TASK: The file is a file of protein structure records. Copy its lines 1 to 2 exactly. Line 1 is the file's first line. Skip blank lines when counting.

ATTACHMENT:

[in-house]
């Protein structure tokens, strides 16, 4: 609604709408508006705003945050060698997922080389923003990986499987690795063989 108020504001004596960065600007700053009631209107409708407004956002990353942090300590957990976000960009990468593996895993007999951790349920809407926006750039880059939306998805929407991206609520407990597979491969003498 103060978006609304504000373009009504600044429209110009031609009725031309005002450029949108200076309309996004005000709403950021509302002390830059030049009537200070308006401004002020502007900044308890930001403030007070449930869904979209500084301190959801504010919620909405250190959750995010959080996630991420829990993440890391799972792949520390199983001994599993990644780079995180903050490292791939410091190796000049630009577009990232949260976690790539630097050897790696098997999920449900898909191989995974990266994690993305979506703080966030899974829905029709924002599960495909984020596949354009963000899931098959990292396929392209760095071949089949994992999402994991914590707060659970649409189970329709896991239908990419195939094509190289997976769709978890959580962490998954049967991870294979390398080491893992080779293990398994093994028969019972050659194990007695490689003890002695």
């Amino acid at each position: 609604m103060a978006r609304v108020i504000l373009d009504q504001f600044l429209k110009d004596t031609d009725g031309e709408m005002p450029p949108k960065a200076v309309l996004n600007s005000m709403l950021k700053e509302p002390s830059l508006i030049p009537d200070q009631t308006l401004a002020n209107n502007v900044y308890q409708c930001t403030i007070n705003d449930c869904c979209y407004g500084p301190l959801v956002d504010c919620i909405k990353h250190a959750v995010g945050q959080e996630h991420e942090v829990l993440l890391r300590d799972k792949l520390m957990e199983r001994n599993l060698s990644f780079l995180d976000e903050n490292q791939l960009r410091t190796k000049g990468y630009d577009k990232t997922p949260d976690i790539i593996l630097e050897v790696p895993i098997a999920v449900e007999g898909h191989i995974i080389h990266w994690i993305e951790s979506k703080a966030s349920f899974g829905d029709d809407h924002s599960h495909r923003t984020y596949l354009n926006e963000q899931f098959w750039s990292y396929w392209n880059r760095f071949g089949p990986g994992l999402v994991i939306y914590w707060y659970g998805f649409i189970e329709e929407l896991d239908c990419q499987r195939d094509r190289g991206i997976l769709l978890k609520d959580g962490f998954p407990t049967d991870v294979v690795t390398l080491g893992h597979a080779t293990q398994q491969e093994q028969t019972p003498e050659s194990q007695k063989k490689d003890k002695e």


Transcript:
[in-house]
């Protein structure tokens, strides 16, 4: 609604709408508006705003945050060698997922080389923003990986499987690795063989 108020504001004596960065600007700053009631209107409708407004956002990353942090300590957990976000960009990468593996895993007999951790349920809407926006750039880059939306998805929407991206609520407990597979491969003498 103060978006609304504000373009009504600044429209110009031609009725031309005002450029949108200076309309996004005000709403950021509302002390830059030049009537200070308006401004002020502007900044308890930001403030007070449930869904979209500084301190959801504010919620909405250190959750995010959080996630991420829990993440890391799972792949520390199983001994599993990644780079995180903050490292791939410091190796000049630009577009990232949260976690790539630097050897790696098997999920449900898909191989995974990266994690993305979506703080966030899974829905029709924002599960495909984020596949354009963000899931098959990292396929392209760095071949089949994992999402994991914590707060659970649409189970329709896991239908990419195939094509190289997976769709978890959580962490998954049967991870294979390398080491893992080779293990398994093994028969019972050659194990007695490689003890002695």